• Average cost to build a home (25%)
  • Average hourly construction laborer wage (20%)

The Bottom Line

If you’re interested in building a home on a budget, you might want to consider doing some further research on the ten cities we discussed above to see which one, if any, will satisfy you and your family’s needs.

Remember, the cost to build is just one factor when determining where to live, as you’ll need to take other things into account, such as the cost of living, the local job market, crime rates and other factors.

If you’re feeling confident about where you want to live but don’t want to deal with the time-consuming construction process, buying an existing home can be a great alternative. Start the mortgage process today with Rocket Mortgage®.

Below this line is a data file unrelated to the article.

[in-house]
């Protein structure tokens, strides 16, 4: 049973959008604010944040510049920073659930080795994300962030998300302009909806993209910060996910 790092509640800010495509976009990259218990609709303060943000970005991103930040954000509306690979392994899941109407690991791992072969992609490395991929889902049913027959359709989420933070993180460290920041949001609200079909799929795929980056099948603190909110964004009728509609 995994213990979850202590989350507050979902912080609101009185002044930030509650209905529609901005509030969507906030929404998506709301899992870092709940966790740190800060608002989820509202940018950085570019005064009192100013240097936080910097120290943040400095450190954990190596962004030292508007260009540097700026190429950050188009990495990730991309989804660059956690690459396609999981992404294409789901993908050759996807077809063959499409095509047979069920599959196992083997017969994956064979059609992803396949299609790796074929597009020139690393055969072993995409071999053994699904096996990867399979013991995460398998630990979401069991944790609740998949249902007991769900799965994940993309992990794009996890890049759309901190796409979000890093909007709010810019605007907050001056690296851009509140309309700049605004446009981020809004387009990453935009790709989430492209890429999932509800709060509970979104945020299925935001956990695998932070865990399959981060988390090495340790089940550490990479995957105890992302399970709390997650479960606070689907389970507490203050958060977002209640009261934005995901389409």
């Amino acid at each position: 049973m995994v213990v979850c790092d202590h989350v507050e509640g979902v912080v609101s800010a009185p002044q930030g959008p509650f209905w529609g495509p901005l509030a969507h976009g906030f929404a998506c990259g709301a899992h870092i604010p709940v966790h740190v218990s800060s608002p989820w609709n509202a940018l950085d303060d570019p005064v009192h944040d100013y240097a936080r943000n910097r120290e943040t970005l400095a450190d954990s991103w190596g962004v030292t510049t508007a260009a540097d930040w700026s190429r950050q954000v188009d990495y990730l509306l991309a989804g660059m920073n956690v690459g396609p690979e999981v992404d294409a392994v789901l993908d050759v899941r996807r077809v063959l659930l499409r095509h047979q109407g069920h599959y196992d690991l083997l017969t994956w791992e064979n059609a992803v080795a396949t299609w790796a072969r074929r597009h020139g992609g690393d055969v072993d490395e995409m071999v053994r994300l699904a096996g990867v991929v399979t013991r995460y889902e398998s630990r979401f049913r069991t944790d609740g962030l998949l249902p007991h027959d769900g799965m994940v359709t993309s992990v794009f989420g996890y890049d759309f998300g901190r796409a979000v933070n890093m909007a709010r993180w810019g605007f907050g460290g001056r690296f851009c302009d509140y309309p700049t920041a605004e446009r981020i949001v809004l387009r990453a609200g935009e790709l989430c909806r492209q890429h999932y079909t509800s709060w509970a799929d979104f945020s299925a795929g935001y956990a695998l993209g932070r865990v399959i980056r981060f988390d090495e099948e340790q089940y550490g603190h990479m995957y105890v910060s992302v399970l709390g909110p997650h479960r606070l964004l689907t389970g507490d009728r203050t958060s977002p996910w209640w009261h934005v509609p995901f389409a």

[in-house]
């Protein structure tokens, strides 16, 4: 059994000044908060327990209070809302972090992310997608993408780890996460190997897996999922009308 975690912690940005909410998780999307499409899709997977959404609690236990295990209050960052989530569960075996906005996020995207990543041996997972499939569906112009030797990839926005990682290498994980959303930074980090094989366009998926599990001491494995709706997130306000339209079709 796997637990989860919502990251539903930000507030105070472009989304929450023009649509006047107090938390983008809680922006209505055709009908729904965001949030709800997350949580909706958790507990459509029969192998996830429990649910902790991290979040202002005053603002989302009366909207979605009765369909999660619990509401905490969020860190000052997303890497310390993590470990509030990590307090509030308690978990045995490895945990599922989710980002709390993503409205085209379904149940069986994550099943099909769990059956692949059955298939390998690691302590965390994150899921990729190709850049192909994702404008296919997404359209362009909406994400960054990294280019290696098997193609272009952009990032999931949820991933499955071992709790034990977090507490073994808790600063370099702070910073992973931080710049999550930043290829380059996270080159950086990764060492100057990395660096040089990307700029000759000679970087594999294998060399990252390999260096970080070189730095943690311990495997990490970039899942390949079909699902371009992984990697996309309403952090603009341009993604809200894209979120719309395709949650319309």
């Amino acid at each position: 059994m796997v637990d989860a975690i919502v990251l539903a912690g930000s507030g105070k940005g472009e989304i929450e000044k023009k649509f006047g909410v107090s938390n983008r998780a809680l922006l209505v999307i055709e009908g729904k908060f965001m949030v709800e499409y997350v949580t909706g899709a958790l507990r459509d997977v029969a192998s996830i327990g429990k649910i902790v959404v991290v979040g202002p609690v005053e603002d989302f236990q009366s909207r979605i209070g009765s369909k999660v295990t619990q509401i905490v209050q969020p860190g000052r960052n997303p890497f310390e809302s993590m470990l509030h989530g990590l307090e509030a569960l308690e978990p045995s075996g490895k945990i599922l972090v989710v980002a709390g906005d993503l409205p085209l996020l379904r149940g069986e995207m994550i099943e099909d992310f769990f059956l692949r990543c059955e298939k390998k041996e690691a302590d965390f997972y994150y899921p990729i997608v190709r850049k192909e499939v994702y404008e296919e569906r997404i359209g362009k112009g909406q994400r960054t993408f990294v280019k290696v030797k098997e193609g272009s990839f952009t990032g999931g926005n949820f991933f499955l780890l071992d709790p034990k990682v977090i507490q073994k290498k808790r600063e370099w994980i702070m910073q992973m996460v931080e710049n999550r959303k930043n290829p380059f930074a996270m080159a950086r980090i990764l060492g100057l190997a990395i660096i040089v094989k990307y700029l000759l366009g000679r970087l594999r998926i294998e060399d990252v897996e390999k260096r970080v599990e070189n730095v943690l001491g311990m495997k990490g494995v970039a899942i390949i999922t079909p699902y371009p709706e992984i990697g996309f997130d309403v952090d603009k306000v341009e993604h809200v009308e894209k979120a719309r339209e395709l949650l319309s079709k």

Get approved to buy a home.

Rocket Mortgage® lets you get to house hunting sooner.

Victoria Araj

Victoria Araj is a Section Editor for Rocket Mortgage and held roles in mortgage banking, public relations and more in her 15+ years with the company. She holds a bachelor’s degree in journalism with an emphasis in political science from Michigan State University, and a master’s degree in public administration from the University of Michigan.